Food allergies are a serious matter that typically require a physician’s diagnosis. But a new report is now pointing to some confusion ― among both patients and doctors ― about what actually constitutes a food allergy and what is instead a food intolerance.
The line between food allergy and food intolerance is so murky that it is difficult to determine if food allergies are on the rise or decline, according to the report, which was compiled by 15 doctors appointed by the National Academies of Sciences, Engineering, and Medicine (NASEM), a consortium of non-profits that provides expert opinion for public and policy consumption.
“No simple diagnostic tests exist for food allergy,” the committee members wrote. While a skin prick test can determine the likelihood of a food allergy, in other cases, an oral food challenge is necessary. Oral food challenges, which exposes patients to larger servings of a potentially allergic item over time, can confirm a diagnosis.
Approximately 4 million children in the United States have food allergies, according to the U.S. Centers for Disease Control and Prevention. These can develop as early as the first year of life, and consist of eight major food groups. This includes milk, egg, peanut, tree nuts, wheat, soy, fish and crustacean shellfish.
Allergens from these food groups can cause a reaction that ranges from mild (think: watery eyes) to severe and life-threatening, like anaphylaxis.
Cause for confusion
There are a number of factors that make getting a clear snapshot of food allergy prevalence a true challenge. Food allergies and intolerances can have symptom overlap. For example, experiencing stomach discomfort after drinking milk could be a sign of lactose intolerance or a dairy allergy, since GI issues are associated with both.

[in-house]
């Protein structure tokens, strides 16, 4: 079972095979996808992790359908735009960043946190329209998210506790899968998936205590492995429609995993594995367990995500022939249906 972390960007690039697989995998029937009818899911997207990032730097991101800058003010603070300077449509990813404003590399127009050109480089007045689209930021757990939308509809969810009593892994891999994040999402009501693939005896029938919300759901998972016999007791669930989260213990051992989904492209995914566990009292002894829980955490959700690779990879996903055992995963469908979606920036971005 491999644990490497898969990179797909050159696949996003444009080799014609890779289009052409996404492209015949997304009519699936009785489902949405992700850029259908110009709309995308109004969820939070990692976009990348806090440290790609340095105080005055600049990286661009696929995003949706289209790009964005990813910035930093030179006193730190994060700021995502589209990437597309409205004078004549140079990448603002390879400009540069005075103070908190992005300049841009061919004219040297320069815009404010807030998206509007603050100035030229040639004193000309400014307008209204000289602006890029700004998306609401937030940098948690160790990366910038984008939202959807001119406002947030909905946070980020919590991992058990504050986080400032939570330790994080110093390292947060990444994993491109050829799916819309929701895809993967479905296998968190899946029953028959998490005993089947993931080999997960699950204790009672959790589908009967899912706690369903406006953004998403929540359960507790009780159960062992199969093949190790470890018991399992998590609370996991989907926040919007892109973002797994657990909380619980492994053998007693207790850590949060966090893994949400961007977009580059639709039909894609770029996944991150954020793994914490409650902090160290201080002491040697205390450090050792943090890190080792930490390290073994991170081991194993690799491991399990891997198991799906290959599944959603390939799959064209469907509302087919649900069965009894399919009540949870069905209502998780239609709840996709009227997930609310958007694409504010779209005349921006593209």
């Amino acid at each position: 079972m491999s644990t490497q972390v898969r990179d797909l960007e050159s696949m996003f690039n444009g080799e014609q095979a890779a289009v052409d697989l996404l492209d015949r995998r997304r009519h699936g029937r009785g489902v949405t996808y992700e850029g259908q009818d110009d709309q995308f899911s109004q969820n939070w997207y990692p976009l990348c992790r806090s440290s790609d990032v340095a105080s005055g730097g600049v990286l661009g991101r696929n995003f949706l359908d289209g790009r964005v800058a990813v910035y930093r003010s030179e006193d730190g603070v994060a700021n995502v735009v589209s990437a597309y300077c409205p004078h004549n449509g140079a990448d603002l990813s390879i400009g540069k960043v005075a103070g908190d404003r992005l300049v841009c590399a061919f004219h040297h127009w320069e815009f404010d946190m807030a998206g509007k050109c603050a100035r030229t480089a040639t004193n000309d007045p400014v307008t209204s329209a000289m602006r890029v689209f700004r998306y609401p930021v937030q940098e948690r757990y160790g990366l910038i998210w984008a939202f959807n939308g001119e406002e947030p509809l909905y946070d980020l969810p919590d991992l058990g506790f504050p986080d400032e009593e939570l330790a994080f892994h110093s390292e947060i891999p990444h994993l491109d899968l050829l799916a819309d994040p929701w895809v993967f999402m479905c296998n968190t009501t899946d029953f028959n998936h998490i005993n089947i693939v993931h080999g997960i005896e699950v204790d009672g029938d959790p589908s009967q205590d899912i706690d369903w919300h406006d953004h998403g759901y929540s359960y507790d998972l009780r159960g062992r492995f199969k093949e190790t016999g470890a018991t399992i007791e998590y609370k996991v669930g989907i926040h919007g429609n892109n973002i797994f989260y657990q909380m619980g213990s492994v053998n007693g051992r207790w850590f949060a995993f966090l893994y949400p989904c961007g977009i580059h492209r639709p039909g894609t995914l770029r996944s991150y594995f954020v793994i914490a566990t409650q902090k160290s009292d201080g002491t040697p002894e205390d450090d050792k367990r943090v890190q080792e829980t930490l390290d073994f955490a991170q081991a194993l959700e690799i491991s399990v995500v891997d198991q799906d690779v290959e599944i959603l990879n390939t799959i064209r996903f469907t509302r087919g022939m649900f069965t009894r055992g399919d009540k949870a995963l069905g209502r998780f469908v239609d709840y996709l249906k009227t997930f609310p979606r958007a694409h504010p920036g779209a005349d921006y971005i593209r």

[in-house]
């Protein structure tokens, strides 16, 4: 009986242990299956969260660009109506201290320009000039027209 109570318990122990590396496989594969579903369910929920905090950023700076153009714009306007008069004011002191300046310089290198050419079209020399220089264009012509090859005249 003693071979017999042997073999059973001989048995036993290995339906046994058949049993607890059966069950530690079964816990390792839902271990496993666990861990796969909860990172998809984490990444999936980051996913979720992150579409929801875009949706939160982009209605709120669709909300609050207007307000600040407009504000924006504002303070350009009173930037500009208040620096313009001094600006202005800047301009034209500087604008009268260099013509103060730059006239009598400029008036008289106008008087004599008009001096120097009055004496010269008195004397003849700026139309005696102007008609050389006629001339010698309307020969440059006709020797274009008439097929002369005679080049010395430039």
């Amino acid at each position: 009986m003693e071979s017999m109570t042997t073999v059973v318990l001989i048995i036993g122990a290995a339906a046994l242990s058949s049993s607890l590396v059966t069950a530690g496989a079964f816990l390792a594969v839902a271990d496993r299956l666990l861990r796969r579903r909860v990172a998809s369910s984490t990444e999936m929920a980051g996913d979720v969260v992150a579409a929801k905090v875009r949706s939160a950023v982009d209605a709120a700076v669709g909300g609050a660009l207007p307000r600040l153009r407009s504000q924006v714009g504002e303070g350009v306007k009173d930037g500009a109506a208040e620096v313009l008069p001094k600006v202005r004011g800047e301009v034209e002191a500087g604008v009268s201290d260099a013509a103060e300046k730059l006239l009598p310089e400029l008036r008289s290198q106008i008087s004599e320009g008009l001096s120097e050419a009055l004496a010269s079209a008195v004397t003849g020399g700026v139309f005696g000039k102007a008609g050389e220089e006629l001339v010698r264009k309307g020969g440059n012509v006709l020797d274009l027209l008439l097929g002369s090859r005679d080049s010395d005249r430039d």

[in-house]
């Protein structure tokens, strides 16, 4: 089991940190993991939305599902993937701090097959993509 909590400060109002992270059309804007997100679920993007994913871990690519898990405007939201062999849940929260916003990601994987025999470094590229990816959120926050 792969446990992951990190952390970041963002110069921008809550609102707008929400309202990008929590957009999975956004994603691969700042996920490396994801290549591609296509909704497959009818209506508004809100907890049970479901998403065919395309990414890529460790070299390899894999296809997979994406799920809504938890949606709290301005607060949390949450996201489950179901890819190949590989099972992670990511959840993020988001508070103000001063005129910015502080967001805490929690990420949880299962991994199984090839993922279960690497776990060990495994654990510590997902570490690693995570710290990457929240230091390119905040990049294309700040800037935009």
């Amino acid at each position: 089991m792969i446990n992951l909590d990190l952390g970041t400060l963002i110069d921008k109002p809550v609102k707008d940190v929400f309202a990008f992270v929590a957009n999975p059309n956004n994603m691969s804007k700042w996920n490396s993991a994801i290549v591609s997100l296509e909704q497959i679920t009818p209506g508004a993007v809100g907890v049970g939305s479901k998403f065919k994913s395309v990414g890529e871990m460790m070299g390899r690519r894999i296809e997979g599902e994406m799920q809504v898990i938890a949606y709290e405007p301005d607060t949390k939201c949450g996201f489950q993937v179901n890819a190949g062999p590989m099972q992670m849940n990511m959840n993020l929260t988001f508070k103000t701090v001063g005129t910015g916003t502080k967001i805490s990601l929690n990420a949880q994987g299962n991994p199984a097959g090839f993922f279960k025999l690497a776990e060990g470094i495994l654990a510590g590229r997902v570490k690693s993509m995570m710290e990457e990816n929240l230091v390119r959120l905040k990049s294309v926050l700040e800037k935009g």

Separately, confusion about food allergies stems from simple ignorance: Many people with true food allergies might not know they have them, and others who think they have a food allergy might not, since both population-based surveys and physicians use the term loosely.
Complicating matters, children can outgrow a food allergy, while adults can acquire one.
A call to action
As part of their report, researchers spoke with nine parents of children with food allergies and one individual who experiences a food allergy personally in order to better understand the anxieties and stress the condition can cause.
“We heard about the anxiety they feel in restaurants, schools, airplanes and other settings where they are fearful about unintentional exposure to a food that can cause a life-threatening allergic reaction,” the researchers said.
The report closed with a call for more solid research, such as understanding patient predisposition and food allergy origin, to ultimately manage, treat and cure food allergy.
In the meantime, if you are a parent or worry about having food allergies yourself, watch for swelling of lips and tongue, dizziness or itching in the mouth as those are some of the more common and mild symptoms of an allergic reaction.
H/T NBC News